Alicante Murray was not entirely sure how she had been coaxed into going to the opening of The Earth Cafè. Having not had any friends in her entire seventeen-year-long life, whenever someone pretended to befriend her, in order to set her up for humiliation, she was inclined to enjoy it, just for a little bit. Even if she knew perfectly well what was going on. So, she sat alone in a corner booth, head down, as always, long grayish hair masking her face, enormously baggy colourless jumper dripping over her hands and faded jeans. The only splash of colour on her monochrome person at all was a large, droopy red bow in her hair, a startling slash of crimson. While everyone else talked, ate, whatever people did at places like this, Ali sipped her ice water. And sipped again. And sighed, and sipped again. All around, the clink of cutlery on china heralded people eating, eating food, glorious food - no, fat, calories, it was just fat. Disgusting. 
Alicante found herself staring in the direction of a gale of laughter, where a bald girl was trying to dance with a resisting, awkward looking older girl with a dark braid, who perhaps was Ali's age, and kept glancing back at her seat. A dyed-red waitress grinned, sitting on a nearby counter and watching. The younger girl was laughing as she tried to convince a dead-faced wild-haired blonde in a large, abused black overcoat to join in. The blonde couldn't have been that much older than Ali, but she seemed so much so. After a while, she went into the bathroom for a good quarter of an hour and came back out happier, took of her stupid heeled boots and danced a crazed, barefoot tango with the others.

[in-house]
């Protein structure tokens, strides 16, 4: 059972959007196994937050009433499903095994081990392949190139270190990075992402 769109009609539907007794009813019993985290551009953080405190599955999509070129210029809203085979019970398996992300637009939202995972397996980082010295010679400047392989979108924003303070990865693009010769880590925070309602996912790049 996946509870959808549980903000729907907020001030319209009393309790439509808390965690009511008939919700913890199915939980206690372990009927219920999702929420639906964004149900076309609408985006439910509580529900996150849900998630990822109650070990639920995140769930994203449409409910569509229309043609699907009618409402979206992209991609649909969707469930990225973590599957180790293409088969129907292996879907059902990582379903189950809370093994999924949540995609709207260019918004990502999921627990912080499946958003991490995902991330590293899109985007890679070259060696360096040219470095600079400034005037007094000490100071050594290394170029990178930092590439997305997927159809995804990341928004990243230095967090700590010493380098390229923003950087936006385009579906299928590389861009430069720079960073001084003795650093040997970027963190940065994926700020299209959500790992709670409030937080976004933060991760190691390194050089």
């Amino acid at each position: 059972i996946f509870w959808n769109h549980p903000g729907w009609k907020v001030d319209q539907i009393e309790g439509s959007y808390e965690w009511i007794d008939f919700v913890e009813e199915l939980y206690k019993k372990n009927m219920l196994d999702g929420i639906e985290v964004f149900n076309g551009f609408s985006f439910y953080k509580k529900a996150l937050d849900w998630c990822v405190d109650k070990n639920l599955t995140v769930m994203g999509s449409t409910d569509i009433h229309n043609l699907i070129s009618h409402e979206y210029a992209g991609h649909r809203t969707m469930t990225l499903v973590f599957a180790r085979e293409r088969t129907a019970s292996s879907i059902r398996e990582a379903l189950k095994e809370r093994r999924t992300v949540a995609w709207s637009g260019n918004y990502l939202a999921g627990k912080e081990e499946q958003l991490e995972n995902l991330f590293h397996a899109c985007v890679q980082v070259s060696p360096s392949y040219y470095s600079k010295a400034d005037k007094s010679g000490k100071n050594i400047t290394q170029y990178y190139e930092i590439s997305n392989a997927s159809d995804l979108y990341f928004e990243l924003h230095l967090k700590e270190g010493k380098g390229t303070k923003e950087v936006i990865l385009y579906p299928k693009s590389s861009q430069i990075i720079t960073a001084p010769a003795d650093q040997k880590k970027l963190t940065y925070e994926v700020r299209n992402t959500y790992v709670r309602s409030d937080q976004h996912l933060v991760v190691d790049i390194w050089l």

She could have sworn the bald girl caught her observing. She averted her eyes and stirred the ice around her glass. 
The next time the girl caught her eye, she waved her over. 
Alicante pretended not to hear. A boy she sort of recognised from school was watching her. It wouldn't end well.
It never would.

Somehow, by closing time the blonde chick and the redhaired waitress were dancing wildly on a tabletop whilst the dark haired girl cheered, laughing, a waitor pretended to DJ at one table, and the bald kid was taking other peoples' hands, dragging them in. 
At one point they all did a manical high-five routine, with a yell of 'Sat Nahm'.
Alicante tugged her sleeve further over her hand.